Chemical in Household Products May Be Linked to Heart Disease: StudyLast Updated: September 04, 2012. PFOA is found in food packaging, polishes and other common items.
TUESDAY, Sept. 4 (HealthDay News) -- Exposure to a chemical used in some common household products may be associated with heart troubles and peripheral artery disease, a new study suggests.
The chemical perfluorooctanoic acid (PFOA) -- which is widely used to make products such as food packaging, paper and textile coatings, polishes and lubricants -- is detectable in the blood of more than 98 percent of people in the United States, according to previous research.
In this study, a team at the West Virginia University School of Public Health looked at data from more than 1,200 people and found that increasing blood levels of PFOA were associated with the presence of heart and artery disease.
This association appeared to be independent of other disease risk factors such as age, sex, race/ethnicity, smoking, body-mass index, diabetes, high blood pressure and cholesterol levels.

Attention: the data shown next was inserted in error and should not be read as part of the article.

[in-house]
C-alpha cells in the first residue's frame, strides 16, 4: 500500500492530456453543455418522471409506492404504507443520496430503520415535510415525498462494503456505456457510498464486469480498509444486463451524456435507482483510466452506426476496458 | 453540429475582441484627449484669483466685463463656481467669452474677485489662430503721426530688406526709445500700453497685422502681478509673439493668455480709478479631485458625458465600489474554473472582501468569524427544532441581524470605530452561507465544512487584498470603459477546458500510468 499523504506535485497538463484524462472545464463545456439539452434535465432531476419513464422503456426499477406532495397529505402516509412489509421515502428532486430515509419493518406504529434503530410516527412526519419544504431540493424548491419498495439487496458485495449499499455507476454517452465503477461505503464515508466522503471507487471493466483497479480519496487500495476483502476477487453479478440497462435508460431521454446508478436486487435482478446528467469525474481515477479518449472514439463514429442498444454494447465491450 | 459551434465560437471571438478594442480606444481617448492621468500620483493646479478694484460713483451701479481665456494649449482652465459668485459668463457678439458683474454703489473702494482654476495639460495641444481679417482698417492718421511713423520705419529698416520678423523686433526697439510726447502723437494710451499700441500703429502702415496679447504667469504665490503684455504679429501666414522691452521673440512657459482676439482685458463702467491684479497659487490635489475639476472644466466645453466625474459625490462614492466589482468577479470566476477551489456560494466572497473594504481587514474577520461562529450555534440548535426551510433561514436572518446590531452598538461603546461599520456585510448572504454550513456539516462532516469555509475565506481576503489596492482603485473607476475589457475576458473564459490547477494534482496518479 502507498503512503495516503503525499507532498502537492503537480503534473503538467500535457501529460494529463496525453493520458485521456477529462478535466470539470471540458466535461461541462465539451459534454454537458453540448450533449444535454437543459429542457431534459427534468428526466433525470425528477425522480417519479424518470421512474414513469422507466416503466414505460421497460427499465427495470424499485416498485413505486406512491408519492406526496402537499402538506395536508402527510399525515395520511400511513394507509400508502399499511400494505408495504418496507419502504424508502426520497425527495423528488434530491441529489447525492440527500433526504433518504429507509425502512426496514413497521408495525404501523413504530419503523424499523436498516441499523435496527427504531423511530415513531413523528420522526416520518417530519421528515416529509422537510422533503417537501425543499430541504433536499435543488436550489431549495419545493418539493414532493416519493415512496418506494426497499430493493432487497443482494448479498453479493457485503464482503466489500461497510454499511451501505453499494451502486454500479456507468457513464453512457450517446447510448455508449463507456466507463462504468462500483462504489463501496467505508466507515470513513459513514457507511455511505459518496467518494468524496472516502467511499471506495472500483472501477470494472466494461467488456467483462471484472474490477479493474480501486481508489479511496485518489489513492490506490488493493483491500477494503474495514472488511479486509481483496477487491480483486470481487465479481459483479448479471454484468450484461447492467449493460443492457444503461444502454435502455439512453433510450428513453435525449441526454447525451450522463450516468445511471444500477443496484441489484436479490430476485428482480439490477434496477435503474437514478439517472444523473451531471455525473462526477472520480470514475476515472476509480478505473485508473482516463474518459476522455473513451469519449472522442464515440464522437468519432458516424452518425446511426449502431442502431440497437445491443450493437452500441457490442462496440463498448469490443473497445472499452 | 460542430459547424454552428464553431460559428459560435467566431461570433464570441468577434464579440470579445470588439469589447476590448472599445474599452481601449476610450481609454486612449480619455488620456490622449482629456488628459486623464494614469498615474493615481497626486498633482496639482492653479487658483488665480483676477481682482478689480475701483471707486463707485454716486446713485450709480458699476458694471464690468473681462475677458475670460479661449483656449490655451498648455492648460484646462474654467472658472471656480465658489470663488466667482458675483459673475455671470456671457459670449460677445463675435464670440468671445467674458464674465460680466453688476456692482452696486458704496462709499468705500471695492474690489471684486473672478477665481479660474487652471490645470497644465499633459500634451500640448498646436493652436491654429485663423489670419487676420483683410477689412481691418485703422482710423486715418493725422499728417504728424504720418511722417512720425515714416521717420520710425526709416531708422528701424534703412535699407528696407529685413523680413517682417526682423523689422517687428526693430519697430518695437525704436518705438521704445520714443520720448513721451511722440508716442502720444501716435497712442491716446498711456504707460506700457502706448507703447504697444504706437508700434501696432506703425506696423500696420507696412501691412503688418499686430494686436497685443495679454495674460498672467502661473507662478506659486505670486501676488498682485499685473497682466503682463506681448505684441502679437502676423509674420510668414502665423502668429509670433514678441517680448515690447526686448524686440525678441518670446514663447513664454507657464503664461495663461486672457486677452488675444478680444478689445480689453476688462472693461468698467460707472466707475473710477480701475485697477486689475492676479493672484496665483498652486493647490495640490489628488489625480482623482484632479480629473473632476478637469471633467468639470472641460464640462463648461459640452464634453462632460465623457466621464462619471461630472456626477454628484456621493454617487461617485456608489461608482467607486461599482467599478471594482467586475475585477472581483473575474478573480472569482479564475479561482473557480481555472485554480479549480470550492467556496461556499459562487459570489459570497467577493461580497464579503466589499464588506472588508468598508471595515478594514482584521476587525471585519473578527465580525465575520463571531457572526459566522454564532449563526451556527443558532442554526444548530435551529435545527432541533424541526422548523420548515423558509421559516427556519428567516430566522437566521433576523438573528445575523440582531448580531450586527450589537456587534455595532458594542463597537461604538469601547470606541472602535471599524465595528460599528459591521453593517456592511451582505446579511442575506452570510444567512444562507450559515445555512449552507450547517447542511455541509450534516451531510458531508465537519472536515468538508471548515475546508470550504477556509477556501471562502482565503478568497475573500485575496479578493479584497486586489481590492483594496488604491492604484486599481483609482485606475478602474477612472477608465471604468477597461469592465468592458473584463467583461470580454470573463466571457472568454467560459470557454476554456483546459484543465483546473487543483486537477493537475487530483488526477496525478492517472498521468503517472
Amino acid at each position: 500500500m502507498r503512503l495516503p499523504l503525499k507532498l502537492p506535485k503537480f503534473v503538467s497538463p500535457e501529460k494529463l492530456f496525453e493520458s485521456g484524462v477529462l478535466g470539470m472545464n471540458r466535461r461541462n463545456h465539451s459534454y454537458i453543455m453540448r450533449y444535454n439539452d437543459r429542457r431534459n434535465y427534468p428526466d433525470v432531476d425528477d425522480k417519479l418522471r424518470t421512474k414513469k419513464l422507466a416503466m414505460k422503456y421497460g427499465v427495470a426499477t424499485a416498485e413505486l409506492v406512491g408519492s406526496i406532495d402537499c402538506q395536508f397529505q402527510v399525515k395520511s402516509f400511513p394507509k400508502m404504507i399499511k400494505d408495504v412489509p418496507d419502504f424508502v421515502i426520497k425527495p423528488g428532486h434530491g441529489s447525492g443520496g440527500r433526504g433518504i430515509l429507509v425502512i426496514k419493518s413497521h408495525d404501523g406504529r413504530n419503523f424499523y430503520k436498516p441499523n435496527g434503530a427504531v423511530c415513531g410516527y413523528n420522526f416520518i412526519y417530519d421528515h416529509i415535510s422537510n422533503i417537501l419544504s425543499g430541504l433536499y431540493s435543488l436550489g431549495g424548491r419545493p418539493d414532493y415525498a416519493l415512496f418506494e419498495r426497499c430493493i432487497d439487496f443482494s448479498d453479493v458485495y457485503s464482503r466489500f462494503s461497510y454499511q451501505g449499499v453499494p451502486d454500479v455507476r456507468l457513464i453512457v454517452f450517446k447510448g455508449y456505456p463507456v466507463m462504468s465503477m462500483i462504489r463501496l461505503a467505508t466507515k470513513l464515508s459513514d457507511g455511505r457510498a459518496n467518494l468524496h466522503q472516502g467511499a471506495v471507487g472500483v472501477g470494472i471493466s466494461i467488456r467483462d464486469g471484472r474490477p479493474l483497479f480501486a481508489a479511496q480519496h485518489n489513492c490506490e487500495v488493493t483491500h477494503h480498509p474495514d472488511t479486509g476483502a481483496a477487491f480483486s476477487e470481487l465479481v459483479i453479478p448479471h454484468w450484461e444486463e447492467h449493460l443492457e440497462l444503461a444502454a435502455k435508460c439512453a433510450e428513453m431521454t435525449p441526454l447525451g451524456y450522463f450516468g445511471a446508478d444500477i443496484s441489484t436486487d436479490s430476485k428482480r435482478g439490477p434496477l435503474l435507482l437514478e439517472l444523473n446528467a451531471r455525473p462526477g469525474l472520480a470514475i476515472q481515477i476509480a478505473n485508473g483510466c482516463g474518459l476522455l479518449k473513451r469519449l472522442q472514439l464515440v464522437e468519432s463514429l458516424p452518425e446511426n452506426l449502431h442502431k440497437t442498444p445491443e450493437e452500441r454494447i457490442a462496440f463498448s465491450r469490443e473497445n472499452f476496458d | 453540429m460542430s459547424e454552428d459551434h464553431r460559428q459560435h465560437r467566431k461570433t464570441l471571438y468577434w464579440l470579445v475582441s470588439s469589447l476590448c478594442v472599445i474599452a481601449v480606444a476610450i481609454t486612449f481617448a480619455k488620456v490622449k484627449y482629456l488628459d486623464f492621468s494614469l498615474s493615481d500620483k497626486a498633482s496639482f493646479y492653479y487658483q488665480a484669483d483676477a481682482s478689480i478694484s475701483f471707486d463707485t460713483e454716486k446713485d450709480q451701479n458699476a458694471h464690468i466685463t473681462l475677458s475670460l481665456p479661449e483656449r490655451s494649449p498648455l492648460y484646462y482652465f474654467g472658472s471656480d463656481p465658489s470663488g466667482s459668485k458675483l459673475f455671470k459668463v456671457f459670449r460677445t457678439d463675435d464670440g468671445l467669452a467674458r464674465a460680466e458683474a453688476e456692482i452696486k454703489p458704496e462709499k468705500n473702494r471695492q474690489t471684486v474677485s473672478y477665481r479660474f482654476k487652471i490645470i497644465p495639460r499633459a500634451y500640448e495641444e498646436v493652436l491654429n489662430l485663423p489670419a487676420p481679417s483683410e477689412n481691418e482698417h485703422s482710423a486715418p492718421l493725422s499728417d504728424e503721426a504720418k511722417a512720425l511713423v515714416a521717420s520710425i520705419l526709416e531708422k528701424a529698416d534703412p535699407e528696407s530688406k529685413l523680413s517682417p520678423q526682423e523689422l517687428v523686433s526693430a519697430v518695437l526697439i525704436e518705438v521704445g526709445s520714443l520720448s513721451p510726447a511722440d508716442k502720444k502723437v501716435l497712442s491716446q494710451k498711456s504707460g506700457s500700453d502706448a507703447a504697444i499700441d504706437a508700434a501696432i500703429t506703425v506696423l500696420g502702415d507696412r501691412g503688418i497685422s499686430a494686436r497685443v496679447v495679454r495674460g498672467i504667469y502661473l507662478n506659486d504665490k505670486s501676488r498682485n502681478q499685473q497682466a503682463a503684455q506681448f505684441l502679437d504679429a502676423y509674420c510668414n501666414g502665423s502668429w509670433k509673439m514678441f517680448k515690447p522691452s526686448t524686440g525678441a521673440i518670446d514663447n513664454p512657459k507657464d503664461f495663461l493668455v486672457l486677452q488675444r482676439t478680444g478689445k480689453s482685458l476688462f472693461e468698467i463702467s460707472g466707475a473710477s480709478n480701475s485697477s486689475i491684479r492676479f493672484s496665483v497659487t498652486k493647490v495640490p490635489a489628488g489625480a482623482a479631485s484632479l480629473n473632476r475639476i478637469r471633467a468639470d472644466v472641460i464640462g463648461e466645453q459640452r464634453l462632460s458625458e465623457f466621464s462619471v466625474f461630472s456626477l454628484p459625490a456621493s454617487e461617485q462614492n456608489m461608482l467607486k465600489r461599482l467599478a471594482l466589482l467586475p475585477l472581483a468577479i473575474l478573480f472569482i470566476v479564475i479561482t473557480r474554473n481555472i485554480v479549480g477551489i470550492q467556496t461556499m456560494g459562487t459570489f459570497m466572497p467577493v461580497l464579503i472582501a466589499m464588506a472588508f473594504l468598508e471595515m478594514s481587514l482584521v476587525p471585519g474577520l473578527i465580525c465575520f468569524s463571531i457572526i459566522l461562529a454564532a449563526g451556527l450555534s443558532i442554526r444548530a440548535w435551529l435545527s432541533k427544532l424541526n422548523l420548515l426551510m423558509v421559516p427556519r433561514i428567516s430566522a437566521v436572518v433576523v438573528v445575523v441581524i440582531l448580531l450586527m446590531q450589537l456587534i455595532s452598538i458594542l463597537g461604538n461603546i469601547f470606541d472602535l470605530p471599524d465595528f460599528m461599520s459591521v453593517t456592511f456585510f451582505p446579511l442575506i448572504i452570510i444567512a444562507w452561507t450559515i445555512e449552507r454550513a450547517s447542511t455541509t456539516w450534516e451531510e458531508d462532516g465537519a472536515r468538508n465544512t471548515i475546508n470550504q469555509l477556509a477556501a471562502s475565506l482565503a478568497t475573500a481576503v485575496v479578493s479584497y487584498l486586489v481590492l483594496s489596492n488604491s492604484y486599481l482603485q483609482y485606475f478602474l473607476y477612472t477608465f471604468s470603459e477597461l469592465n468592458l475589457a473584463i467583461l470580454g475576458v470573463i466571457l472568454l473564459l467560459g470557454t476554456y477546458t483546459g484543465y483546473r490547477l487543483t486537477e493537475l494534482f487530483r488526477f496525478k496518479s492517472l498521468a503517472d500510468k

The study was published online Sept. 3 in the Archives of Internal Medicine.
"Our results contribute to the emerging data on health effects of PFCs [perfluoroalkyl chemicals], suggesting for the first time that PFOA exposure is potentially related to [cardiovascular and peripheral artery disease]. However, owing to the cross-sectional nature of the present study, we cannot conclude that the association is causal," wrote Dr. Anoop Shankar and colleagues.
Further research is needed to confirm or disprove the findings, they added. While the study found an association between PFOA exposure and vascular diseases, it did not prove a cause-and-effect link.
Cardiovascular disease is a major health problem in the United States and identifying new risk factors for the disease, including exposures to chemicals, is important, the researchers noted.
The U.S. National Heart, Lung, and Blood Institute has more about heart and vascular disease.
SOURCE: Archives of Internal Medicine, news release, Sept. 3, 2012
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